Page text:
To the Town of Hap­pi­ness

! !"# $%!" ¿ so happy when he ar­rives in the Drak­ens­berg ham­let of Geluks­burg that he al­most buys a plot

South African Country Life - - In This Issue -

Where the Berg ham­let of Geluks­burg is all smiles

Any­one who lives in Joburg’s Park­town sub­urb and has two old ox wag­ons, a mam­poer dis­tillery and a nine-me­tre-high Vet­sak wind­mill in his gar­den is ec­cen­tric, to say the least.

This man is my friend Jo­han, a col­lec­tor of Afrikana and South African knowl­edge, and a vintage-car en­thu­si­ast. His knowl­edge on the Great Trek and An­glo-Boer War is so ex­ten­sive I some­times get the ghostly feel­ing he ac­tu­ally took part in them.

When he is not be­ing a world-fa­mous gy­nae­col­o­gist, he is con­tin­u­ously telling me about small coun­try places that I haven’t been to. Swartwit­pens­bok­fontein­berg? Dronkvlei? Crook’s Cor­ner? We carry on like this, quot­ing weird lit­tle place names till we get to Geluks­burg and then stop. I tell him that I’ve been there, done that, but know­ing very well that I haven’t.

So the next day I shake off my lie, the

¿ cam­eras, in­trigue and my wife Lynn, and go. Sim­ple. In fact, the near­est sound­ing place name to Geluks­burg is On­geluk­snek, which I wrote about pre­vi­ously in this mag­a­zine’s Part­ing Shot.

The ham­let of Geluks­burg lies be­neath the high Tintwa Ridge and other strange time­warped Drak­ens­berg mountains, just across the Free State bor­der in KwaZulu-Natal. Com­ing in from Bergville, the gravel road takes a long bow-shaped dip down over a across the Njon­gola River, and then swings up a hill past

¿ vil­lage, an aban­doned zinc-roofed butch­ery.

Next to this rather lovely build­ing, a sign reads ‘Bergville 27, Lady­smith 47, Mid­dledale Pass 20’. So dear­est trav­ellers, now you know al­most ex­actly where we are. Sorry, for the su­per-duper-Coun­try-lif­ers you are now stand­ing at 28° 31’10. 60’’ south and

29° 21’07. 09” east, at an el­e­va­tion of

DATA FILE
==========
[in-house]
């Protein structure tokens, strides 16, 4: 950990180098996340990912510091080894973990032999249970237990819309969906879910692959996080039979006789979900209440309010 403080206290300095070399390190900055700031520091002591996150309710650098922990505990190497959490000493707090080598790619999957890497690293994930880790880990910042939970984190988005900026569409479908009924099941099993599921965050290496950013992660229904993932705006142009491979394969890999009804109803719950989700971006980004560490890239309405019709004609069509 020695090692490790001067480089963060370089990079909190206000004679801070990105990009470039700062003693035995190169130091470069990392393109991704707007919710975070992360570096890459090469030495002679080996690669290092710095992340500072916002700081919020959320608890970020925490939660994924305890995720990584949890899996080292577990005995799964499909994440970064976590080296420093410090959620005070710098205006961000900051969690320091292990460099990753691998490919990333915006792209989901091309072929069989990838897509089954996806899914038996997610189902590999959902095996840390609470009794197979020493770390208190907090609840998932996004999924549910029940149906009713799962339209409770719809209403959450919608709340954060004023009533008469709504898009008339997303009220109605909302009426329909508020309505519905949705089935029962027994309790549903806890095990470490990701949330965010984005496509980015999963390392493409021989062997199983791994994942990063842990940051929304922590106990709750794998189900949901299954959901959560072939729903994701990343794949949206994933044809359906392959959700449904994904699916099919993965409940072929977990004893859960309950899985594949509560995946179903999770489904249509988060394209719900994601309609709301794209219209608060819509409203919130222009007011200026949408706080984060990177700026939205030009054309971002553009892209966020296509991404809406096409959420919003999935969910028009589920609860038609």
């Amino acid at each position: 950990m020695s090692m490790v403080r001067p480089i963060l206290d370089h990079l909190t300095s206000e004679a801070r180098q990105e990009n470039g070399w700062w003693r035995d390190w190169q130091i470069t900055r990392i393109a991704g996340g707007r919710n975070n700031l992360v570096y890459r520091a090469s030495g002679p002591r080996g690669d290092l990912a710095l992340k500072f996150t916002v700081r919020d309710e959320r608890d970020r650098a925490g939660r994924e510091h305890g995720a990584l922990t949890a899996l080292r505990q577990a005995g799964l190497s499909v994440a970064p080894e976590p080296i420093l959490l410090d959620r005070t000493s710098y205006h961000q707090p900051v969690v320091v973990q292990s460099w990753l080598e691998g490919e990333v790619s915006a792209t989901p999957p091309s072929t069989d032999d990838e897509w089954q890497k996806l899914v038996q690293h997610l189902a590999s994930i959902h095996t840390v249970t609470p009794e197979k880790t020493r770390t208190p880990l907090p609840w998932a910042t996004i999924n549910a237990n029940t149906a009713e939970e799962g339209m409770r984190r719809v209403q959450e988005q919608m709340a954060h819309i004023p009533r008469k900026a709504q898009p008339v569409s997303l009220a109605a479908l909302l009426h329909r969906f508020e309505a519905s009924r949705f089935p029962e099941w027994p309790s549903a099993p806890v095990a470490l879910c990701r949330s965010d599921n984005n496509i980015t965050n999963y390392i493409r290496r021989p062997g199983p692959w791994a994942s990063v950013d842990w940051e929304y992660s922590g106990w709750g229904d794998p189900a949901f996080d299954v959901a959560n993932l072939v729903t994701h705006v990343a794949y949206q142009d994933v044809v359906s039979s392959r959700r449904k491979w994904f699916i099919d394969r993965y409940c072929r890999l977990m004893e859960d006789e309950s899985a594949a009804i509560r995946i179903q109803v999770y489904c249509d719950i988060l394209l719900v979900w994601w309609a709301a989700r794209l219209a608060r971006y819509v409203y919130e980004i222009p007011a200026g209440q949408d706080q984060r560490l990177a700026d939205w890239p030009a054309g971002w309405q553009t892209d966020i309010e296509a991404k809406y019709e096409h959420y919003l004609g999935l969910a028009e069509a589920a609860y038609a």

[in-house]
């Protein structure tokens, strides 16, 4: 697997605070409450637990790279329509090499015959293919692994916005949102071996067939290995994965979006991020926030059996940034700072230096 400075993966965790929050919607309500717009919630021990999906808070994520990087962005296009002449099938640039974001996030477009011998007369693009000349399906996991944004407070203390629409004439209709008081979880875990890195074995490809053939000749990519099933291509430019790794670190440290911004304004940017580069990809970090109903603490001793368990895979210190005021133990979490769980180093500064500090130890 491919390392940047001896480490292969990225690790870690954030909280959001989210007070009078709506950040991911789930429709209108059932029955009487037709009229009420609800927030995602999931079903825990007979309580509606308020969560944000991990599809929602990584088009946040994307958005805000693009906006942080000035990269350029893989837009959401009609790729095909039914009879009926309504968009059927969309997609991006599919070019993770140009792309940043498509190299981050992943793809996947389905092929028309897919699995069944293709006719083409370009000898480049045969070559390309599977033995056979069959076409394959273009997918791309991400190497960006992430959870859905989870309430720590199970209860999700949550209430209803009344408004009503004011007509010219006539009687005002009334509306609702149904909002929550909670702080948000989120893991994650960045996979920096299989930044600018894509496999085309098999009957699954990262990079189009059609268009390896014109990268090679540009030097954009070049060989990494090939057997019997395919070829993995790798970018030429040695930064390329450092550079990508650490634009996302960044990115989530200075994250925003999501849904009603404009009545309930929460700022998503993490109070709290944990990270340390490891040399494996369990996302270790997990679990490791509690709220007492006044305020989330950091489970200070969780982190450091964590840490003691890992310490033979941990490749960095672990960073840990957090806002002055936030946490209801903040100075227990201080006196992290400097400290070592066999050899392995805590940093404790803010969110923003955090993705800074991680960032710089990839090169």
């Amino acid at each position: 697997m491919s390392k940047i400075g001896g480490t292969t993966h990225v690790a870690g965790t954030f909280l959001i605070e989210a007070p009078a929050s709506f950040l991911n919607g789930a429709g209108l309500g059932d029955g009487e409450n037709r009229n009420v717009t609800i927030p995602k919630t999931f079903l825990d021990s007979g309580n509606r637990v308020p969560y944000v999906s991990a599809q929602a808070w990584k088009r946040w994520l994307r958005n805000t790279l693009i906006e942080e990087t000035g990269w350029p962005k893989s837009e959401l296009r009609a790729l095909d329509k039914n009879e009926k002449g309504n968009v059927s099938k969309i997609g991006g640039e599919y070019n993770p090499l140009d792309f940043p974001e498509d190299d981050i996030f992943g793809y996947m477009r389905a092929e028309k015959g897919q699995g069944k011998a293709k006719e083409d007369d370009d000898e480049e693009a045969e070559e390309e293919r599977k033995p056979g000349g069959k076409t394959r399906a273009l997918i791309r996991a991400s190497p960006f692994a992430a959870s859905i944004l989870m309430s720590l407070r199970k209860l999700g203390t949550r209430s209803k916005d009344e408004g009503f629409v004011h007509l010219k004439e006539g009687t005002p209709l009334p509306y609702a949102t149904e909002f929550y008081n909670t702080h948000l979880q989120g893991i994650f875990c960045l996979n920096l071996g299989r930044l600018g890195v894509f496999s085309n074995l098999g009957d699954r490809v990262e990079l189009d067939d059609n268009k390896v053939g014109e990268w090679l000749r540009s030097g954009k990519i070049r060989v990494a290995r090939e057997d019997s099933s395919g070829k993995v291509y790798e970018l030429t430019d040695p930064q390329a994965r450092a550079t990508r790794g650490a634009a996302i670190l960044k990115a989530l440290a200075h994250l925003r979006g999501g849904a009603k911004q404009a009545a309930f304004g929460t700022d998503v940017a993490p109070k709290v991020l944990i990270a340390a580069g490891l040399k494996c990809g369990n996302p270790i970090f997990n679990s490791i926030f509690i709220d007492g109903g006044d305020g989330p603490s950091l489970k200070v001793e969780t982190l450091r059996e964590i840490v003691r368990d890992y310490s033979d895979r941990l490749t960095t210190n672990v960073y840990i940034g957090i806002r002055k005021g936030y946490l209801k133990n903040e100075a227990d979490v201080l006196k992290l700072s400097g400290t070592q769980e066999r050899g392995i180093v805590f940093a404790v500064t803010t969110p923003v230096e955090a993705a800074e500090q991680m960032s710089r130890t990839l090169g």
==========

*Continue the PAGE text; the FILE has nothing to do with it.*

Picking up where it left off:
1 199 me­tres.

I am al­ways en­thralled by place and

¿ and sit­u­a­tion is to do a vis­ual sur­round of my where­abouts – a kind of full-throt­tle 180-de­gree pic­to­rial scan. But full throt­tle

¿ the one horse and be out of town in a can­ter.

The vil­lage seems to dwell in peace­ful

still­ness, al­most, it seems, liv­ing in slow mo­tion. The place has a cou­ple of streets

(most un­tarred and fairly raggedy) that in­ter­sect with an­other cou­ple of streets.

The ear­li­est of Geluks­burg plans are dated circa 1914 when the farm Schoonspruit was di­vided into 300 res­i­den­tial stands, a mar­ket place and school site. There were no build­ing reg­u­la­tions and no rates un­til the town­ship was adopted by the Okhahlamba (Bergville) Lo­cal Mu­nic­i­pal­ity in 2007.

About 45 to 50 of the plots now have dwellings with a per­ma­nent res­i­dent pop­u­la­tion of about 150. All the plots are enor­mous when com­pared to mod­ern ur­ban land­scapes and

I was in­deed very thank­ful for that.

The vil­lage is ad­min­is­tered from Bergville, so there is no town coun­cil, mayor or po­lice sta­tion. On the one cor­ner, be­hind two de­funct petrol pumps and over­grown with ra­zor wire is a build­ing that acts as a small shop and a kindof-bar-type-she­been.

Across from this, and a lit­tle ways down, stands the church. I like that. Die kerk en die bar is langs mekaar (the church and the bar are next to each other). The only tarred road through the vil­lage, called School Street, heads north­west past the ceme­tery to the Mid­dledale Pass that snakes up over the es­carp­ment.

We stay in Mar­malade Cot­tage, owned by Phil and Anne Rooke. The place is not a cot­tage, but a won­der­fully large house. They em­i­grated from Eng­land in 1978, Phil work­ing as a met­al­lur­gist on the plat­inum mines of Rusten­burg.

& ¿ par­adise in Geluks­burg, with views over val­leys and mountains. I pho­to­graph them on

À on the towns­peo­ple, its sup­port sys­tem and peace­ful at­mos­phere. Not­ing their English

'* ¿ your very Last Out­post,” and Phil adds, “With some mus­ke­teer, Zulu and Afrikaner blood – one for all and all for one.”

# ¿ of a poem he had writ­ten about Luck Town.

For twelve sea­sons I have gazed upon this land­scape, for twelve sea­sons I have mar­velled at the work of the farm­ers who have shaped the mod­est val­ley, and of Na­ture that has shaped the mighty Berg.

When they leave and walk the dis­tance to their house next door, I lean on my Canon and my Man­frotto tri­pod and say, “What a lovely cou­ple.”

Over the next three days, in­fused with friend­li­ness and com­pas­sion, I visit as many of the good and lucky peo­ple who re­side in Geluks­burg. Our neigh­bour, 80-year-old Kay Thorne, runs a small cof­fee shop called K’s. I ask her if she’s ever let rip at the she­been not far from her? “No,” she replies with a smiled

'+ / ¿ : let live.”

Then, out of cour­tesy, I visit the other two ac­com­mo­da­tion venues. Per­haps the big­gest and most well-known is The Home­stead, just a tod­dle along the shaded road from our

The last cor­ner into the small vil­lage of Geluks­burg in the KwaZulu-Natal Drak­en­burg. Geluk also means luck in Afrikaans.

ABOVE: Phil and Anne Rooke pose in their Mar­malade Cot­tage. ABOVE RIGHT: Eighty-year-old Kay Thorne runs a cof­fee shop in Geluks­burg.

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